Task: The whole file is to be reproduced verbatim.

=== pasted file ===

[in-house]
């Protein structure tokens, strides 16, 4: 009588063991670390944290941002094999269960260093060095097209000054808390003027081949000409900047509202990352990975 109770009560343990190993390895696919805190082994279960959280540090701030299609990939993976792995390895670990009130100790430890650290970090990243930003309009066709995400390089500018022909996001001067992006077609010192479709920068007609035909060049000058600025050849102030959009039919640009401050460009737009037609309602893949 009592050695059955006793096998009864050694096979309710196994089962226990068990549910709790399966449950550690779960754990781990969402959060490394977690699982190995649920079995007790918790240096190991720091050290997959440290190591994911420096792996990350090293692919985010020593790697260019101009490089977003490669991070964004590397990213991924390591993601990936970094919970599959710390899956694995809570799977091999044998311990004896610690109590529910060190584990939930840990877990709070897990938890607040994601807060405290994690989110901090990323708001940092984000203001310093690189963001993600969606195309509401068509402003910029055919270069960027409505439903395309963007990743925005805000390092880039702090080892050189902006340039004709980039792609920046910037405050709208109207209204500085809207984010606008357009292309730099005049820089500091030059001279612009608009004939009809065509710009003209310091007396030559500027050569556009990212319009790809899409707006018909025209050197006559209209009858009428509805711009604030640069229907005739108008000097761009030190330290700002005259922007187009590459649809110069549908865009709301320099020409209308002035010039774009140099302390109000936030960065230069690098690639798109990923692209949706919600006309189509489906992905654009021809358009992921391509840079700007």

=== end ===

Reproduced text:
[in-house]
């Protein structure tokens, strides 16, 4: 009588063991670390944290941002094999269960260093060095097209000054808390003027081949000409900047509202990352990975 109770009560343990190993390895696919805190082994279960959280540090701030299609990939993976792995390895670990009130100790430890650290970090990243930003309009066709995400390089500018022909996001001067992006077609010192479709920068007609035909060049000058600025050849102030959009039919640009401050460009737009037609309602893949 009592050695059955006793096998009864050694096979309710196994089962226990068990549910709790399966449950550690779960754990781990969402959060490394977690699982190995649920079995007790918790240096190991720091050290997959440290190591994911420096792996990350090293692919985010020593790697260019101009490089977003490669991070964004590397990213991924390591993601990936970094919970599959710390899956694995809570799977091999044998311990004896610690109590529910060190584990939930840990877990709070897990938890607040994601807060405290994690989110901090990323708001940092984000203001310093690189963001993600969606195309509401068509402003910029055919270069960027409505439903395309963007990743925005805000390092880039702090080892050189902006340039004709980039792609920046910037405050709208109207209204500085809207984010606008357009292309730099005049820089500091030059001279612009608009004939009809065509710009003209310091007396030559500027050569556009990212319009790809899409707006018909025209050197006559209209009858009428509805711009604030640069229907005739108008000097761009030190330290700002005259922007187009590459649809110069549908865009709301320099020409209308002035010039774009140099302390109000936030960065230069690098690639798109990923692209949706919600006309189509489906992905654009021809358009992921391509840079700007």